Do DHEA supplements have a role in hormonal replacement therapy and influence longevity?
I asked the opinions of the world's top researchers:
Michael Bennett, M.D., from the Department of Pathology at the University of Texas, Southwestern Medical Center in Dallas, has been researching DHEA for 9 years, especially its effects on the immune system of rodents.
DHEA does not have the bad effects that androgenic steroids, such as those used by some body builders, have. It is a precursor to estrogen which can possibly lead to breast enlargement in men if used in high doses. In women, high doses could pose the risk of an overabundance in androgens leading to such side effects as hirsutism (excess body hair). Many strains of mice have lived longer when supplemented with this steroid.
I'm 60 years of age. If my blood test showed that my level was low, I would consider taking low doses such as 25 mg to bring my levels higher. However, I would prefer being part of an experiment to test the effects of low-dose DHEA.
Etienne-Emile Baulieu, M.D., Ph.D., Director of the Institut National de la Sante et de la Recherche Medicale (similar to the US NIH), Department of hormone research, Paris, France.
This is my favorite theory. We are studying the possible beneficial effects of re-establishing a "young" level of DHEAS in people over 60 years of age. The comparison to estrogen replacement therapy after menopause is a good one.
However, we need long-term studies to make sure that there are no negative effects on hormone responsive tumors such as prostate and breast. We are currently doing studies on DHEA's role in cerebral function, cardiovascular system, bones, muscles, skin, metabolic (lipids, glucose) and hormonal (pituitary, insulin) parameters. We expect important influences by DHEA on most of these functions.
I would consider taking 25 mg or 50 mg daily if my blood levels were found to be low.
Peter J. Hornsby, Ph.D., from the Huffington Center on Aging, Baylor College of Medicine in Houston, Texas, is an expert on the biosynthetic aspects of DHEA.
We have to do some long-term human experiments. The longest published one is 6 months. That's not long enough for us to know what would happen if we took it for 10 or 20 years. Our knowledge about DHEA is basically what it was a couple of decades ago with estrogen. Even after twenty or so years of research on estrogen, we still don't know its full effects.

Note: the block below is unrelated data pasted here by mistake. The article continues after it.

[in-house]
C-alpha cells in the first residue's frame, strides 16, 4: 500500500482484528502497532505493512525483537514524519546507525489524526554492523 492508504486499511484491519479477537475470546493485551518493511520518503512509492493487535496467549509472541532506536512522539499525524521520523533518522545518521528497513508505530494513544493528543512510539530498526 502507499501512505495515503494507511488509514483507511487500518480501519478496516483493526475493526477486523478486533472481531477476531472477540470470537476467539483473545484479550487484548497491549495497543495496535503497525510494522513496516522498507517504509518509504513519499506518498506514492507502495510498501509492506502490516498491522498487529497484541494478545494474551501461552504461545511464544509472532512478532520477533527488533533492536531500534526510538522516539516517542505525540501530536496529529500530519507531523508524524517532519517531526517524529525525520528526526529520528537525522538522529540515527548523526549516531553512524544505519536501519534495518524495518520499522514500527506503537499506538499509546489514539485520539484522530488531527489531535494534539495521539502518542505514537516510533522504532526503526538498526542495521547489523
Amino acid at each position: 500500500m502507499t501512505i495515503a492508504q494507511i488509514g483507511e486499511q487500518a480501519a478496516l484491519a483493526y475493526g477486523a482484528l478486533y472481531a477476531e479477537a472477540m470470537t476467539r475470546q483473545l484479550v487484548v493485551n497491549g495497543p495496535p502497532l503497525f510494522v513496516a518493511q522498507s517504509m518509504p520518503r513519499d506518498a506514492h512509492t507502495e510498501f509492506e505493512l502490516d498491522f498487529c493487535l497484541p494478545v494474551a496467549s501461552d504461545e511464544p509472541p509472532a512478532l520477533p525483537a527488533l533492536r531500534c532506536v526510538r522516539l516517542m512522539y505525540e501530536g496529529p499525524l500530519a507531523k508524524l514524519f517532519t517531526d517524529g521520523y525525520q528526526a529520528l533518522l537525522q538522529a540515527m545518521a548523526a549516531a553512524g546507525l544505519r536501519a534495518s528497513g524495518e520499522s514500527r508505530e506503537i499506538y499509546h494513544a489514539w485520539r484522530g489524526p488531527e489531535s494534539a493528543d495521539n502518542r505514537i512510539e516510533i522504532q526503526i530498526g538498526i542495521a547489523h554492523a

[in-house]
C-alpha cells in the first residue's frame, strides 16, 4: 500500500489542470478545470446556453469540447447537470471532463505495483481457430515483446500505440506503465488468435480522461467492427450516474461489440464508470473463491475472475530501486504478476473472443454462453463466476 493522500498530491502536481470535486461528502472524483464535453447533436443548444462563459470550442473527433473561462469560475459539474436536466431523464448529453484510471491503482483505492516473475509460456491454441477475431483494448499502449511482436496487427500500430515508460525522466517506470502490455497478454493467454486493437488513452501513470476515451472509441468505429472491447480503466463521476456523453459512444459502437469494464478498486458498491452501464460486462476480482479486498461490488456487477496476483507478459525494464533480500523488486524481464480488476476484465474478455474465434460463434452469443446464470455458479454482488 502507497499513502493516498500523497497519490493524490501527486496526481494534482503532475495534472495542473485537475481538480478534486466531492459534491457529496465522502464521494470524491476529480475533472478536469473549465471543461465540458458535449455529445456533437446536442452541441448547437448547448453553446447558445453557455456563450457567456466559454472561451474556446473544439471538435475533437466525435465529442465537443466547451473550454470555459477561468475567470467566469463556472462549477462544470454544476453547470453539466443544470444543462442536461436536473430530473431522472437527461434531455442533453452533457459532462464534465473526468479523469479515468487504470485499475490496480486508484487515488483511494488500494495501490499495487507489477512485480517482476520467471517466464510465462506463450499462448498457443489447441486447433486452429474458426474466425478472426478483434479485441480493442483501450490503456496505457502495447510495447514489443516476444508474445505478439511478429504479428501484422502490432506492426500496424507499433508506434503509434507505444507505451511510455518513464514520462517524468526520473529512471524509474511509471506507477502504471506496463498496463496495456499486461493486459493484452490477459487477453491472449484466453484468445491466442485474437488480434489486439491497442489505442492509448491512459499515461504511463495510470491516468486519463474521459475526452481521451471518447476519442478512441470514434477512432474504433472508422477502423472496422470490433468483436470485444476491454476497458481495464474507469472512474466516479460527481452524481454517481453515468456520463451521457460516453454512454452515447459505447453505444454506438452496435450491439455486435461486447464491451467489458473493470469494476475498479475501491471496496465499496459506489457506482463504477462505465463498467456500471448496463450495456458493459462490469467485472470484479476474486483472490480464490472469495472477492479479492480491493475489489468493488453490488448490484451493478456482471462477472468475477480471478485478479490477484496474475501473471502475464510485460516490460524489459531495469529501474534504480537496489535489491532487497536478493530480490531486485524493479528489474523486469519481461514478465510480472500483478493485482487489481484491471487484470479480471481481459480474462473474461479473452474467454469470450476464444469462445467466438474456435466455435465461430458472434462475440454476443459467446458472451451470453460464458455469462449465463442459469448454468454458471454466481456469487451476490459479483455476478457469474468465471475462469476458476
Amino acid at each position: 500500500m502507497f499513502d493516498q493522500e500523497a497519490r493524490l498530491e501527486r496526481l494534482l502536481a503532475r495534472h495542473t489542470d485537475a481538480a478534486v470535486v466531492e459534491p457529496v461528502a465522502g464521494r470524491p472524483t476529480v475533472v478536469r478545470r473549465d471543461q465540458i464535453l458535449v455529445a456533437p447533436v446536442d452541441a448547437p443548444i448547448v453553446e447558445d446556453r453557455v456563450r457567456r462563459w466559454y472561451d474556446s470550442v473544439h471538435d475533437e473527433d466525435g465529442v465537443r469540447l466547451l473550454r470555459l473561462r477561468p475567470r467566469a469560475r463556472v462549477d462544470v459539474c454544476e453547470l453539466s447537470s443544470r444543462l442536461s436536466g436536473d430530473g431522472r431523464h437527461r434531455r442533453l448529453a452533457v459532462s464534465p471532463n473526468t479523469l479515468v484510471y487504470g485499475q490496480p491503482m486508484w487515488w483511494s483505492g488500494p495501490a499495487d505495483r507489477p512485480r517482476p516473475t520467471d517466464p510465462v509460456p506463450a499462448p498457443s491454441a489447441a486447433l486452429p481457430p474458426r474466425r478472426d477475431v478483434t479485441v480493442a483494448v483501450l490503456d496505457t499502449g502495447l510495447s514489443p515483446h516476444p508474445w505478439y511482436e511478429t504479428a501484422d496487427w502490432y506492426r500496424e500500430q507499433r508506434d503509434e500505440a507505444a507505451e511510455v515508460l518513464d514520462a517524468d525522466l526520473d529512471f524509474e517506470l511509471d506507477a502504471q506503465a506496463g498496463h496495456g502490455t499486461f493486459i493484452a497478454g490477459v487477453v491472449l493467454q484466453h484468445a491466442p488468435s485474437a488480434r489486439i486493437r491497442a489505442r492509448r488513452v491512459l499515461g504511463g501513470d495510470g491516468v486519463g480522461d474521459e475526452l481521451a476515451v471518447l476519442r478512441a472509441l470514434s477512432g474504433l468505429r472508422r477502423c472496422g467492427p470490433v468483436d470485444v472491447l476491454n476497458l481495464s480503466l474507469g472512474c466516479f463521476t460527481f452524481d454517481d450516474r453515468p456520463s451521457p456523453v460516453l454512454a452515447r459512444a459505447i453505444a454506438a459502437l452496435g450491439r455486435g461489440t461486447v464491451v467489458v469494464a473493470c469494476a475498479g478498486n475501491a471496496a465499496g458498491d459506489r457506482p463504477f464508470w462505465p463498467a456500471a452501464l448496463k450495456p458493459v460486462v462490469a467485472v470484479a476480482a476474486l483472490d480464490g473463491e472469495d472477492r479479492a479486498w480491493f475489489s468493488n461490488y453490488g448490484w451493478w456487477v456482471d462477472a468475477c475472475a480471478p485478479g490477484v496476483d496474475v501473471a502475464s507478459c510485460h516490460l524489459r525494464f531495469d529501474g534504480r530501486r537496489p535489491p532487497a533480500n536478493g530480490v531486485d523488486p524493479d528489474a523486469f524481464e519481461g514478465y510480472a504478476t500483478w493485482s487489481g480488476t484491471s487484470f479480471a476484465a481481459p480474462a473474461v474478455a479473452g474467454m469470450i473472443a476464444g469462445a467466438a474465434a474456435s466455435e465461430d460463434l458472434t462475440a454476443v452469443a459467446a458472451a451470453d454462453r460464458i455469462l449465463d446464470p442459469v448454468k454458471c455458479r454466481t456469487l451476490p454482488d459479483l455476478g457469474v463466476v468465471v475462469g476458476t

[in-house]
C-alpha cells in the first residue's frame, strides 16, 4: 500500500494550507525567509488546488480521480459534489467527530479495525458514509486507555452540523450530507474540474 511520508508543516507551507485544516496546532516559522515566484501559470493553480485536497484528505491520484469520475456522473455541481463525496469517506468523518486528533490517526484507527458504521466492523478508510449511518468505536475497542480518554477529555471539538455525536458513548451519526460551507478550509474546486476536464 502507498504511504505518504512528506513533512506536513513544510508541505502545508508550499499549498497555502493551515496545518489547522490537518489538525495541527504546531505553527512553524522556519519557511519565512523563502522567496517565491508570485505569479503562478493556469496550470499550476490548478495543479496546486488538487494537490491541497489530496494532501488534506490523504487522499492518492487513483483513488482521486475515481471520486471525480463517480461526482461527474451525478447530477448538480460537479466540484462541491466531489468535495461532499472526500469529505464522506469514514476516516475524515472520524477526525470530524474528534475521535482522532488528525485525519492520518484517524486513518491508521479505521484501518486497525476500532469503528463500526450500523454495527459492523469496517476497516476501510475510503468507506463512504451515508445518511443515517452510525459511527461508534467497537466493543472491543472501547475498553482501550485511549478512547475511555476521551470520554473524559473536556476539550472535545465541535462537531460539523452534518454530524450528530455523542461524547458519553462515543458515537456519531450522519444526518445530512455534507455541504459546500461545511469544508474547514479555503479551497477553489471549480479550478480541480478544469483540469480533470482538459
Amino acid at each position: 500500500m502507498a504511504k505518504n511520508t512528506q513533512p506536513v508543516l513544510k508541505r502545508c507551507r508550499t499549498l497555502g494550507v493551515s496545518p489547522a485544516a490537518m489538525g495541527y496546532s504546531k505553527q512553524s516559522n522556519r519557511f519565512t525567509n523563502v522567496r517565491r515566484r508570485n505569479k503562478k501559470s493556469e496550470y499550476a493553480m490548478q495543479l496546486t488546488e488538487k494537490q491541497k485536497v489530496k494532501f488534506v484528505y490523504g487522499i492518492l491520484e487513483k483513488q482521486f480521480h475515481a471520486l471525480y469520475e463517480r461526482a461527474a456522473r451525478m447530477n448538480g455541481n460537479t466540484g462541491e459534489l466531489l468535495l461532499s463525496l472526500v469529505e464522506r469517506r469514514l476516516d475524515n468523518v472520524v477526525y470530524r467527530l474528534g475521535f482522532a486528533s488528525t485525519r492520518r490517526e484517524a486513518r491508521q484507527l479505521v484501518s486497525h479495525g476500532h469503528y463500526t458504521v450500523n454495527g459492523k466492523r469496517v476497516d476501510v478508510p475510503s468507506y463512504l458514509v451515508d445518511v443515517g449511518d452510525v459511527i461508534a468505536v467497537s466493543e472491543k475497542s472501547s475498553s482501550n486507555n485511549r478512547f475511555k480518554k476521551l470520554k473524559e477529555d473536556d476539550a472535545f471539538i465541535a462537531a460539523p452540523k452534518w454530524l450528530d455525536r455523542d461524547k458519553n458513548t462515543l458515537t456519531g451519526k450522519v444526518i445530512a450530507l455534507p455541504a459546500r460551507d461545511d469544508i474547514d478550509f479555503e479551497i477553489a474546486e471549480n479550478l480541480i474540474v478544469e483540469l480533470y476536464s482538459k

Moreover, we really can't extrapolate from rodents to humans because they have very little circulating DHEA(S) levels. Although they do make it, they do so locally in the brain and in gonadal tissues. When DHEA is given to rodents, any dose is basically a pharmacological dose, not a physiological dose.
Maria Majewska, Ph.D., Medications Development Division, National Institute on Drug Abuse, Rockville, Maryland.
While we are waiting for more data, (Dr. Baulieu's group is doing clinical studies at this time in France), the existing evidence already suggests that DHEA(S) replacement may be a safe and effective means of improving health and the quality of life during aging. However, we have yet to learn the right dosages.
John Nestler, M.D., Division of Endocrinology and Metabolism, Medical College of Virginia/Virginia Commonwealth University, Richmond. (As reported in the Annals NY Acad Sci 774: ix-xi, 1995.)
The clinical issues that will have to be addressed include optimal DHEA dosage, form and amount, route of administration, and delineation of side effect profile. It is important that such studies be conducted before DHEA is casually administered to men and women, as some physicians in private practice are currently doing, because DHEA administration may be associated with some untoward effects. For example, DHEA can be converted to potent androgens, such as testosterone, which would masculinize women. Similarly, whether DHEA administration is associated with any change in prostatic volume or risk for prostatic cancer in men is currently unknown.